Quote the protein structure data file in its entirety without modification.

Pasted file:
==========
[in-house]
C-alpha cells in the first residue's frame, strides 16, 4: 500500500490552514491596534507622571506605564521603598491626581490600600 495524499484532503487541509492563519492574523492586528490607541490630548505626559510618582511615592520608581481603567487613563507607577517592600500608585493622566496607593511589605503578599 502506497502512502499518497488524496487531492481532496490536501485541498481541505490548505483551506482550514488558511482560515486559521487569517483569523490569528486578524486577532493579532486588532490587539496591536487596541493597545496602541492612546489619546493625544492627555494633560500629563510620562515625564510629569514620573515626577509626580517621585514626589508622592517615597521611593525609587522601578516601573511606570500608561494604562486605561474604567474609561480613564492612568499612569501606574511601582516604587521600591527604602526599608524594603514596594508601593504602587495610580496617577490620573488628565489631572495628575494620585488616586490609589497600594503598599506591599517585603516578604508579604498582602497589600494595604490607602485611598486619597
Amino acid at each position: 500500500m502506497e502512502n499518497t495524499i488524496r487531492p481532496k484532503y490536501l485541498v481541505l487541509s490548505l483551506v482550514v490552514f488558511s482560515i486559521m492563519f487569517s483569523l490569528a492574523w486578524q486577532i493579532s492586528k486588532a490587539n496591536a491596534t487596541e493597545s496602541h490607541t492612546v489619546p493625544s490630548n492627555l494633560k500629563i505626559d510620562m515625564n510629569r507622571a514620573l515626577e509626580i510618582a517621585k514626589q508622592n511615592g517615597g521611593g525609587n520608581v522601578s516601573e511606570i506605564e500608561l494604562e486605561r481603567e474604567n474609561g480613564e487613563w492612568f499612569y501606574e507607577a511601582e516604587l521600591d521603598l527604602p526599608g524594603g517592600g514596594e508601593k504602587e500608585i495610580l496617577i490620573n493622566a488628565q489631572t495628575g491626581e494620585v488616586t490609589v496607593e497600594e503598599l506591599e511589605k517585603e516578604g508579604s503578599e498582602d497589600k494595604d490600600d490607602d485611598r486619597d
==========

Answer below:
[in-house]
C-alpha cells in the first residue's frame, strides 16, 4: 500500500490552514491596534507622571506605564521603598491626581490600600 495524499484532503487541509492563519492574523492586528490607541490630548505626559510618582511615592520608581481603567487613563507607577517592600500608585493622566496607593511589605503578599 502506497502512502499518497488524496487531492481532496490536501485541498481541505490548505483551506482550514488558511482560515486559521487569517483569523490569528486578524486577532493579532486588532490587539496591536487596541493597545496602541492612546489619546493625544492627555494633560500629563510620562515625564510629569514620573515626577509626580517621585514626589508622592517615597521611593525609587522601578516601573511606570500608561494604562486605561474604567474609561480613564492612568499612569501606574511601582516604587521600591527604602526599608524594603514596594508601593504602587495610580496617577490620573488628565489631572495628575494620585488616586490609589497600594503598599506591599517585603516578604508579604498582602497589600494595604490607602485611598486619597
Amino acid at each position: 500500500m502506497e502512502n499518497t495524499i488524496r487531492p481532496k484532503y490536501l485541498v481541505l487541509s490548505l483551506v482550514v490552514f488558511s482560515i486559521m492563519f487569517s483569523l490569528a492574523w486578524q486577532i493579532s492586528k486588532a490587539n496591536a491596534t487596541e493597545s496602541h490607541t492612546v489619546p493625544s490630548n492627555l494633560k500629563i505626559d510620562m515625564n510629569r507622571a514620573l515626577e509626580i510618582a517621585k514626589q508622592n511615592g517615597g521611593g525609587n520608581v522601578s516601573e511606570i506605564e500608561l494604562e486605561r481603567e474604567n474609561g480613564e487613563w492612568f499612569y501606574e507607577a511601582e516604587l521600591d521603598l527604602p526599608g524594603g517592600g514596594e508601593k504602587e500608585i495610580l496617577i490620573n493622566a488628565q489631572t495628575g491626581e494620585v488616586t490609589v496607593e497600594e503598599l506591599e511589605k517585603e516578604g508579604s503578599e498582602d497589600k494595604d490600600d490607602d485611598r486619597d